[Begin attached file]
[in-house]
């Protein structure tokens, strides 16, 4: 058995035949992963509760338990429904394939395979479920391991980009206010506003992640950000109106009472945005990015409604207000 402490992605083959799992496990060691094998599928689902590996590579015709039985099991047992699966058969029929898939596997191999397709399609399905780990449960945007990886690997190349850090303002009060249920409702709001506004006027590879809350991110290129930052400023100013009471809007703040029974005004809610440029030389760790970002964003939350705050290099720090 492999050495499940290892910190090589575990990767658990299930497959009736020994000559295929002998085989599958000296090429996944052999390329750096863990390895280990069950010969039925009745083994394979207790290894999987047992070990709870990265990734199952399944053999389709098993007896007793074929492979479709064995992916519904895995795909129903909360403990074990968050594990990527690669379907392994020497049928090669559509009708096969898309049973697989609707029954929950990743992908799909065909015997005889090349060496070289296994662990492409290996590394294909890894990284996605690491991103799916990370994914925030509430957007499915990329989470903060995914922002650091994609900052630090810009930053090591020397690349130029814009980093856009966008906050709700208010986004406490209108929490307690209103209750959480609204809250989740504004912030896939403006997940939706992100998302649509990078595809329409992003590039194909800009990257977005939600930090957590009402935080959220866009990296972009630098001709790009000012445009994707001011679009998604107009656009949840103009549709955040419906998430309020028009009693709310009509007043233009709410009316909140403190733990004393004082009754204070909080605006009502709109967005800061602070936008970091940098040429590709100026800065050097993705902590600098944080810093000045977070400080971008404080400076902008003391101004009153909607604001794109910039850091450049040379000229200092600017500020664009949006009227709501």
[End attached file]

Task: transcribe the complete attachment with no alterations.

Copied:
[in-house]
């Protein structure tokens, strides 16, 4: 058995035949992963509760338990429904394939395979479920391991980009206010506003992640950000109106009472945005990015409604207000 402490992605083959799992496990060691094998599928689902590996590579015709039985099991047992699966058969029929898939596997191999397709399609399905780990449960945007990886690997190349850090303002009060249920409702709001506004006027590879809350991110290129930052400023100013009471809007703040029974005004809610440029030389760790970002964003939350705050290099720090 492999050495499940290892910190090589575990990767658990299930497959009736020994000559295929002998085989599958000296090429996944052999390329750096863990390895280990069950010969039925009745083994394979207790290894999987047992070990709870990265990734199952399944053999389709098993007896007793074929492979479709064995992916519904895995795909129903909360403990074990968050594990990527690669379907392994020497049928090669559509009708096969898309049973697989609707029954929950990743992908799909065909015997005889090349060496070289296994662990492409290996590394294909890894990284996605690491991103799916990370994914925030509430957007499915990329989470903060995914922002650091994609900052630090810009930053090591020397690349130029814009980093856009966008906050709700208010986004406490209108929490307690209103209750959480609204809250989740504004912030896939403006997940939706992100998302649509990078595809329409992003590039194909800009990257977005939600930090957590009402935080959220866009990296972009630098001709790009000012445009994707001011679009998604107009656009949840103009549709955040419906998430309020028009009693709310009509007043233009709410009316909140403190733990004393004082009754204070909080605006009502709109967005800061602070936008970091940098040429590709100026800065050097993705902590600098944080810093000045977070400080971008404080400076902008003391101004009153909607604001794109910039850091450049040379000229200092600017500020664009949006009227709501």